This is the question that plagues many and in recent times people have begun to answer the question with a hesitant no. Before most people would say that it does not matter, after all, there are people who were born and raised in slums and are now company CEOs and there are children who grew up in wealthy secluded neighbourhoods and barely have anything to show for it.
This article is a personal and honest look at inequality in the world and how in affects not only our generation but future generations. At the end of the article I will make suggestions on how we can work toward better equity (not equality) to ensure that we break the cycles of poverty, inferior education, political under-representation and huge economic disparities that plague our world today.
Back to whether it matters where were born and raised. When we think of inequality most people think of economic inequality. However, economic inequality spills over into other issues such as education, health and life expectancy. I am from Nyanza Province in Kenya; it is currently the poorest province in the country.
A survey shows that if you are born and raised in Nyanza Province your life expectancy shortens by 16 years compares to say a person who is born and raised in Central province in Kenya – which is one of the well off provinces in the country. Studies also show that Nyanza province has the highest rate of HIV/AIDS infections (15%) compared to almost 0% infection in the North Eastern Province. Turn the tables and North Eastern Province children are the least likely to go to school while in Central Kenya most children (if not all) are enrolled in Primary School.
So Yes, I present to you that it matters where you were born or raised. Some people will take this to mean that they can never move on in life- but that is not what I want this article to portray. Before I delve into other issues regarding inequality I would like to present the concept of equity.
Equality means everything is the same – thus inequality suggests differentiation. There are arguments that people will never really be equal in all aspects. For example human rights should apply equally to everyone however not everyone in the world will earn as much as the next person or have the same level of education.
There is room for choice, ability and talent; which is acceptable. Equity is impartiality, fairness. It means that everyone gets their fair share of the pie (figuratively) and for equity to be in place then many of the fundamental human rights must be applied equally across the globe. To me, equity means that if I work hard and invest in project then regardless of where I am from I can achieve my goals. Sadly this is not the case in the world today.
In Kenya inequality stems from the colonial times. Right after the colonialists arrived they, the decided to focus on what they called the ‘White Highlands’ for development purposes, with the argument that this would lead to higher returns. The argument is rational however it then bleeds into the present whereby the former White Highlands are still the most developed, have probably the richest Kenyans with better access to healthcare facilities and lower rates of HIV/AIDS infections. Sometimes what this means is that if you were born in North Eastern Province and work hard you may not achieve as much as a person who was born in Central Province. Owning an acre of land in Kisumu is not the same as owning an acre of land in Central Province.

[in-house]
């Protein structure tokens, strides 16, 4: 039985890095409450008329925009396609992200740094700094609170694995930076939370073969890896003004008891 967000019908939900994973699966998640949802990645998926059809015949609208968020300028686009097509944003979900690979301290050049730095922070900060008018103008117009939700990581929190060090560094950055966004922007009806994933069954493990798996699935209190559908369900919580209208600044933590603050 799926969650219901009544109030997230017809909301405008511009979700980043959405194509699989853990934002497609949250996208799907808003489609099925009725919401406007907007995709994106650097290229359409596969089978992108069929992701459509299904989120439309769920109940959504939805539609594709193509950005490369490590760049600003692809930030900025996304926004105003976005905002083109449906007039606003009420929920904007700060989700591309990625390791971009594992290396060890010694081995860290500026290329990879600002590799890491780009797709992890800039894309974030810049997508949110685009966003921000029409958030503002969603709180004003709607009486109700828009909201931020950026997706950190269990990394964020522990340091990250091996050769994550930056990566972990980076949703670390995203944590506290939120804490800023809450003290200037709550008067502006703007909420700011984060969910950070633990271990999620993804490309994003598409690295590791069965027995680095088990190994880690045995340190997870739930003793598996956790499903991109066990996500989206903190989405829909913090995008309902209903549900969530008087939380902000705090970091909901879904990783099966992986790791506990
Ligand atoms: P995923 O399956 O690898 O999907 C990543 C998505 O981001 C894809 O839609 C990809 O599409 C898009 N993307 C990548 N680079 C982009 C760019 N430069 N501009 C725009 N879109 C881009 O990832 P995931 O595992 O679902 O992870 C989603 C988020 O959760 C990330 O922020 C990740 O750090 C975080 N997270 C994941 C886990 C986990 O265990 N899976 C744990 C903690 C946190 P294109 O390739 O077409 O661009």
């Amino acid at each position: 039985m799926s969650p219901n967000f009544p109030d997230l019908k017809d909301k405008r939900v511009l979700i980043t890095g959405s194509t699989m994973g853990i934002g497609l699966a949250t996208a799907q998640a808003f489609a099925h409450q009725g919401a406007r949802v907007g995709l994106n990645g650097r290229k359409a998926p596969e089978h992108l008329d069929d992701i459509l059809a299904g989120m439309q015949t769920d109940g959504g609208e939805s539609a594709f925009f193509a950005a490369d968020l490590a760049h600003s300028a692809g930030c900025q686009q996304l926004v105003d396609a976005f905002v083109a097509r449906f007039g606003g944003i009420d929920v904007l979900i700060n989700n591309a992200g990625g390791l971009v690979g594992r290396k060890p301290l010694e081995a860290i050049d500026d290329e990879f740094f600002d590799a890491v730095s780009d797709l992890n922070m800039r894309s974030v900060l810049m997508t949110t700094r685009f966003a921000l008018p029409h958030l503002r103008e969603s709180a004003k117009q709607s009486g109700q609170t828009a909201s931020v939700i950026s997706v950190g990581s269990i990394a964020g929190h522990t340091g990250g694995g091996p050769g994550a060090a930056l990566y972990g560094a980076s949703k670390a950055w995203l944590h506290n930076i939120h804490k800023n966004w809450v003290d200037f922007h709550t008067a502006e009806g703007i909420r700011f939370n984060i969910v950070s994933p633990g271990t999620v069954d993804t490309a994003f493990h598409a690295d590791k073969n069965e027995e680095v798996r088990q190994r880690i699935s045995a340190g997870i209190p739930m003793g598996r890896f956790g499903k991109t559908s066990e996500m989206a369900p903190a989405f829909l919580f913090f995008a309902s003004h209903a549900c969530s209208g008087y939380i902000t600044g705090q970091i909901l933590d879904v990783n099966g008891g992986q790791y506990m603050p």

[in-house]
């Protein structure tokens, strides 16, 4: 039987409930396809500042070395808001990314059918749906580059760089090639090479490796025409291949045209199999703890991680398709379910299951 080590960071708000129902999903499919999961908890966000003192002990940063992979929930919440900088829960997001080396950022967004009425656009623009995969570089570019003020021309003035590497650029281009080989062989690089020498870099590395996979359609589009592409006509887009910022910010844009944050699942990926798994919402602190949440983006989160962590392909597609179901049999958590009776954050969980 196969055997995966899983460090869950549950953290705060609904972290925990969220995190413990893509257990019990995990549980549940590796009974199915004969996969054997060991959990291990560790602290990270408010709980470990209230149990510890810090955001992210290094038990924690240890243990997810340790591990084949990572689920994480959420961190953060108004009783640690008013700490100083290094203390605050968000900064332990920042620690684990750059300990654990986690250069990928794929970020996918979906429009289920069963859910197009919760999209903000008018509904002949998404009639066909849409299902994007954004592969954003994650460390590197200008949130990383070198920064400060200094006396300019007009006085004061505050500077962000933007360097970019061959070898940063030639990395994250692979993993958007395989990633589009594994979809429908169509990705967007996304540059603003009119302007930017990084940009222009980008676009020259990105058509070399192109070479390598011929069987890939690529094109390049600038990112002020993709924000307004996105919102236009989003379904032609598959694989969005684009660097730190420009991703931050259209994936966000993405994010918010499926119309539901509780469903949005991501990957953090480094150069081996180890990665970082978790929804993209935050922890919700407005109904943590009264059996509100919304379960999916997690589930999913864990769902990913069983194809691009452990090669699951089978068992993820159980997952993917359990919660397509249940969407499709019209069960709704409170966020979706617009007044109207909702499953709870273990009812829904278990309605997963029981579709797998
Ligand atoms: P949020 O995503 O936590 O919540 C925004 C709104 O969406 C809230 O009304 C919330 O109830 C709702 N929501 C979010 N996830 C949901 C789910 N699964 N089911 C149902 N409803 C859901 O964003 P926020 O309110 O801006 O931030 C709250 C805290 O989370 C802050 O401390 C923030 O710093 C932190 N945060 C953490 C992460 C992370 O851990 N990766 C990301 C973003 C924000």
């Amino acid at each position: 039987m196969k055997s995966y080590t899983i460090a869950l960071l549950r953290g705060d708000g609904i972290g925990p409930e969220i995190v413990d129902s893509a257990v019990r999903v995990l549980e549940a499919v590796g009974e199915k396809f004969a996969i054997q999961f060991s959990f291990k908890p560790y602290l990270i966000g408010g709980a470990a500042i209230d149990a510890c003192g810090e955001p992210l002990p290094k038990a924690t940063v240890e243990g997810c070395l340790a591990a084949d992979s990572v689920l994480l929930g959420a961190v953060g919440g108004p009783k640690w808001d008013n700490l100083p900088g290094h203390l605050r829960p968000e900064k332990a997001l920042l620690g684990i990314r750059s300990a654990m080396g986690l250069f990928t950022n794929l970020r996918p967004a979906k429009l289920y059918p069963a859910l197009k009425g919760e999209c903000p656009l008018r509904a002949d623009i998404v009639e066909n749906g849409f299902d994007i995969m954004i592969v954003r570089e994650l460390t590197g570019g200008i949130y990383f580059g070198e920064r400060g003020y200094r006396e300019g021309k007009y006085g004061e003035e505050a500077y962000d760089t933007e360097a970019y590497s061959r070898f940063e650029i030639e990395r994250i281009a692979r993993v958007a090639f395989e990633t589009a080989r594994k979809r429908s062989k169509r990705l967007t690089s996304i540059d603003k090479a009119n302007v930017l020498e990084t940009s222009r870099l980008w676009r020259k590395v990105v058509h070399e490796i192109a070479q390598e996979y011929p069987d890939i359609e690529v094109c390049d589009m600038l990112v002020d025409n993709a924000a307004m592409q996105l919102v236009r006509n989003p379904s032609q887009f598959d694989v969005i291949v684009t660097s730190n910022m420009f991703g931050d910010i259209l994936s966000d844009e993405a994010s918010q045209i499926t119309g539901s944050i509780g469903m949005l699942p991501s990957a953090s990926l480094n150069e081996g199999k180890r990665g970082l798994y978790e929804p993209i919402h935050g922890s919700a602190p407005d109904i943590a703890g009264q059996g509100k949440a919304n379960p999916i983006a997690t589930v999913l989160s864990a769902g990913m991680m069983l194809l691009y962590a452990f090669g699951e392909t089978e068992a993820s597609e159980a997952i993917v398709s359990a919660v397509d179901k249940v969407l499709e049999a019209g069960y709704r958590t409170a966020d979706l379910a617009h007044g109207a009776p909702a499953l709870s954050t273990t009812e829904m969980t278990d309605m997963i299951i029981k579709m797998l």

A few more statistics to put into context the glaring head of inequality:
- In Central Province there are 20,000 people for every doctor in North Eastern Province there is 1 doctor for every 120,000 people[i]
- In Nairobi 44% of people live under the poverty line. However on 8% of people living in Kibera live under the poverty line while 77% of those who live in Makongeni slums live under the poverty line[ii]
So now that we know it matters where you were born and raised- is there anything that we can do to break this cycle? It is easy to think about what the government should do – but then the government is what it is. Given our experience with government implementation there may not be much. My challenge is more on a personal level, what can you and I do to break this cycle? Below are some simple suggestions which I hope you will put into practise:
- Mentor someone from a disadvantaged area – sometimes all that a person needs to see the world differently is to find that one person who believes in them. Most people who have broken out of poverty cycles can pin-point a mentor or a hero who inspired them to push through their challenges and become successful
- Broaden Children’s view of the world – I came from a middle class family and I learnt about the world from books. By reading I first discovered that there is something called table etiquette and that there are different ways of life i.e. European, American, Chinese and from a young age I became curious about these places and how different these people were from me.
- Opportunities – In your lifetime give another person an opportunity that you wish you had been given that would have made your life different. If each person did this it would lessen the challenges that the youth face challenges in achieving goals in life. Give your child that superior education, create a job for that struggling youth- go ahead invest in a person’s business.
In conclusion I’d like to remind everyone that it matters where you were born and raised but it matters more what you do with it. If you know where you are going you will use your past to create a better future for you and those around you. In the words of Lupita Nyong’o “….No matter where you are from your dreams are valid…” but you first, you have to dream.
[i] Heifer International. http://www.heifer.org/join-the-conversation/blog/2012/July/10-things-inequality-in-kenya.html 2012 Studies hence the emphasis on Provinces and not Counties